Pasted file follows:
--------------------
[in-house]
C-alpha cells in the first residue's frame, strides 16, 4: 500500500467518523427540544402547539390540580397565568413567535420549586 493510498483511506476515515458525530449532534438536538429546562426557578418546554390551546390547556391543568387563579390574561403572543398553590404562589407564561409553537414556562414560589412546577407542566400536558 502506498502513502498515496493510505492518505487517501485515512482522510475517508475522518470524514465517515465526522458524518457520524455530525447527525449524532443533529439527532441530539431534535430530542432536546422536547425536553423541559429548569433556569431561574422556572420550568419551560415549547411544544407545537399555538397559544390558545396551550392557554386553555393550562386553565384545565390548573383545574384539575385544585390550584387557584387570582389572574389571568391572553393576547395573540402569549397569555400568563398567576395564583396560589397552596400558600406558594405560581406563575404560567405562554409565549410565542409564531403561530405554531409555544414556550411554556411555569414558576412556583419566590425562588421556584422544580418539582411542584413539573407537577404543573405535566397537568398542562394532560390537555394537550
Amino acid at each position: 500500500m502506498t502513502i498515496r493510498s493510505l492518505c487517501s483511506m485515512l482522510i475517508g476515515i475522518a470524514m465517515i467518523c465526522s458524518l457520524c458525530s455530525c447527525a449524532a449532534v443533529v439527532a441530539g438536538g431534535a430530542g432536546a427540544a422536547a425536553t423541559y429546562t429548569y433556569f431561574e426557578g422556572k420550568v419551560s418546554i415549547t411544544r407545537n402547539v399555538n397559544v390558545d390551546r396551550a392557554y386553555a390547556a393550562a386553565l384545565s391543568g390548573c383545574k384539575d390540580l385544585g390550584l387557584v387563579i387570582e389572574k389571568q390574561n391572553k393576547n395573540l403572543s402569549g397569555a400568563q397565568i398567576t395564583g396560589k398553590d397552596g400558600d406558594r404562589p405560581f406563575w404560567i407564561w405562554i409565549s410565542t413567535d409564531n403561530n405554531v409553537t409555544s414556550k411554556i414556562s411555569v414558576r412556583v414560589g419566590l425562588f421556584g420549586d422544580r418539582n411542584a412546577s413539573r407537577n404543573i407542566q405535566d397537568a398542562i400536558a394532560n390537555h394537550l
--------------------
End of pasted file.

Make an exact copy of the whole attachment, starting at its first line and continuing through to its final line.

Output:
[in-house]
C-alpha cells in the first residue's frame, strides 16, 4: 500500500467518523427540544402547539390540580397565568413567535420549586 493510498483511506476515515458525530449532534438536538429546562426557578418546554390551546390547556391543568387563579390574561403572543398553590404562589407564561409553537414556562414560589412546577407542566400536558 502506498502513502498515496493510505492518505487517501485515512482522510475517508475522518470524514465517515465526522458524518457520524455530525447527525449524532443533529439527532441530539431534535430530542432536546422536547425536553423541559429548569433556569431561574422556572420550568419551560415549547411544544407545537399555538397559544390558545396551550392557554386553555393550562386553565384545565390548573383545574384539575385544585390550584387557584387570582389572574389571568391572553393576547395573540402569549397569555400568563398567576395564583396560589397552596400558600406558594405560581406563575404560567405562554409565549410565542409564531403561530405554531409555544414556550411554556411555569414558576412556583419566590425562588421556584422544580418539582411542584413539573407537577404543573405535566397537568398542562394532560390537555394537550
Amino acid at each position: 500500500m502506498t502513502i498515496r493510498s493510505l492518505c487517501s483511506m485515512l482522510i475517508g476515515i475522518a470524514m465517515i467518523c465526522s458524518l457520524c458525530s455530525c447527525a449524532a449532534v443533529v439527532a441530539g438536538g431534535a430530542g432536546a427540544a422536547a425536553t423541559y429546562t429548569y433556569f431561574e426557578g422556572k420550568v419551560s418546554i415549547t411544544r407545537n402547539v399555538n397559544v390558545d390551546r396551550a392557554y386553555a390547556a393550562a386553565l384545565s391543568g390548573c383545574k384539575d390540580l385544585g390550584l387557584v387563579i387570582e389572574k389571568q390574561n391572553k393576547n395573540l403572543s402569549g397569555a400568563q397565568i398567576t395564583g396560589k398553590d397552596g400558600d406558594r404562589p405560581f406563575w404560567i407564561w405562554i409565549s410565542t413567535d409564531n403561530n405554531v409553537t409555544s414556550k411554556i414556562s411555569v414558576r412556583v414560589g419566590l425562588f421556584g420549586d422544580r418539582n411542584a412546577s413539573r407537577n404543573i407542566q405535566d397537568a398542562i400536558a394532560n390537555h394537550l